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MIT uses nanotech to hit cancer with one-two punch

Sharon Gaudin | May 12, 2014
In a second report this week on scientists' use of nanotechnology to battle cancer, researchers at MIT announced a new way to use nanoparticles to give cancerous cells a one-two punch.

The treatment has been tested on triple-negative breast tumors, along with non-small-cell lung tumors. Both types of cancers were shrunk significantly, according to MIT.

Earlier this week, researchers at Johns Hopkins University reported that they have used nanoparticles as Trojan horses that deliver "death genes" to kill brain cancer cells beyond the reach of surgeons.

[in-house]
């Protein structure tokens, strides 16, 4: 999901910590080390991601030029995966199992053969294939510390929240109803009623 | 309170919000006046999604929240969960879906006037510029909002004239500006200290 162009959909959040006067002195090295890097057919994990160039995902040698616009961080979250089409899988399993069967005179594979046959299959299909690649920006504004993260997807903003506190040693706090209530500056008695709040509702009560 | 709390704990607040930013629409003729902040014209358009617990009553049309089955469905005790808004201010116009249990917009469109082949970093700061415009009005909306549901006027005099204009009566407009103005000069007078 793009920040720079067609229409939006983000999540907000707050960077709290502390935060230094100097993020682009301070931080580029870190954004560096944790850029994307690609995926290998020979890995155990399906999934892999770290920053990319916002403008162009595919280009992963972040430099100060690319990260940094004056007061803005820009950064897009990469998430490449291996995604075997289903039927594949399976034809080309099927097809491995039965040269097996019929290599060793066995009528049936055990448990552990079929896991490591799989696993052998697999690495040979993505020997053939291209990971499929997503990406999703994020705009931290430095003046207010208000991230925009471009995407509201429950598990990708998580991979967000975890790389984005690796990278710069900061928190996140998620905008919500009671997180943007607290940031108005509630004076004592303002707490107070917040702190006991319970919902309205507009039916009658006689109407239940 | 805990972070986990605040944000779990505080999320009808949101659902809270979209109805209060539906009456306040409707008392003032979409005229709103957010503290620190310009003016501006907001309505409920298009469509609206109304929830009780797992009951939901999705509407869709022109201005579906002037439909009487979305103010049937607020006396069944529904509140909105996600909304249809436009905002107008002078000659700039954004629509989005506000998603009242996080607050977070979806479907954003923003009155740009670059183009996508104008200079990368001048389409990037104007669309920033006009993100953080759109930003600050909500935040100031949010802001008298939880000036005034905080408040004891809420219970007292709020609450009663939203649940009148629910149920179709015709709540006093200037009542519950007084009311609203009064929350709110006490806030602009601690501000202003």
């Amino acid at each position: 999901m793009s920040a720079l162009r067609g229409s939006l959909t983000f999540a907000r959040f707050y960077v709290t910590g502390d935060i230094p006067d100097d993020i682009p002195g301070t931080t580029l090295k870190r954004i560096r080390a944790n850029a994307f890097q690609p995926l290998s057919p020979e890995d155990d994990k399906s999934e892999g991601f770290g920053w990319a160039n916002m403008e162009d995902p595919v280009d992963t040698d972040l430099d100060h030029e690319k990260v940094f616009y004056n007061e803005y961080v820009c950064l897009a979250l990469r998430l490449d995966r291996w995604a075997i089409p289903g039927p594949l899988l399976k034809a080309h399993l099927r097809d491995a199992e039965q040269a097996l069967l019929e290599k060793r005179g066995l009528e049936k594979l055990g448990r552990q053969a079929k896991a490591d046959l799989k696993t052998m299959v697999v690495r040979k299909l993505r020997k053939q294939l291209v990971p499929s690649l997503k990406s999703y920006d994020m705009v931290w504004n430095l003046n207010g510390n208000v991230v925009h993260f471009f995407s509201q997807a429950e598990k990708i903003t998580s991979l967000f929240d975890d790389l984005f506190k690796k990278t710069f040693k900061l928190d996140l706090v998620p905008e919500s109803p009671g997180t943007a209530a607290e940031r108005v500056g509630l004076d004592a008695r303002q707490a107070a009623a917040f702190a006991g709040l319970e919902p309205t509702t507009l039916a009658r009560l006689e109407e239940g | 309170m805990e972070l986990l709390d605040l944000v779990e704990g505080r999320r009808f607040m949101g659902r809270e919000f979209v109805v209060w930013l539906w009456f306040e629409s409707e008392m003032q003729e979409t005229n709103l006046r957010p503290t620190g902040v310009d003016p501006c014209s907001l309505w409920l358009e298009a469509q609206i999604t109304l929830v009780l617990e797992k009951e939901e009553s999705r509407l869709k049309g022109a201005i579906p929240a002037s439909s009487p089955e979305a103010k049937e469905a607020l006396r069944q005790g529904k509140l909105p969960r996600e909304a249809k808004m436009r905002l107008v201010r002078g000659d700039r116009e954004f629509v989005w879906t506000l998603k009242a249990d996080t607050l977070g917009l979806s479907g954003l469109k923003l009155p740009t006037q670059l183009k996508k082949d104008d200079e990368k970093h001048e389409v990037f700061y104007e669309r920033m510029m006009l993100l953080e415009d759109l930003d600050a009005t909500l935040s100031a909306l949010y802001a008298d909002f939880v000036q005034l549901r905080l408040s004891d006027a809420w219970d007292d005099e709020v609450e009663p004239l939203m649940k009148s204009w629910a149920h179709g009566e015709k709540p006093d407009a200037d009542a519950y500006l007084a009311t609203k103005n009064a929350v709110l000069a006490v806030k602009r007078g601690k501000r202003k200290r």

This particular nano-based treatment, which focused on glioblastomas, the most lethal and aggressive form of brain cancer, uses biodegradable nanoparticles that deliver genes that induce death in cancer cells but don't affect healthy cells.

The Johns Hopkins treatment has been tested on mice but not on humans.

 

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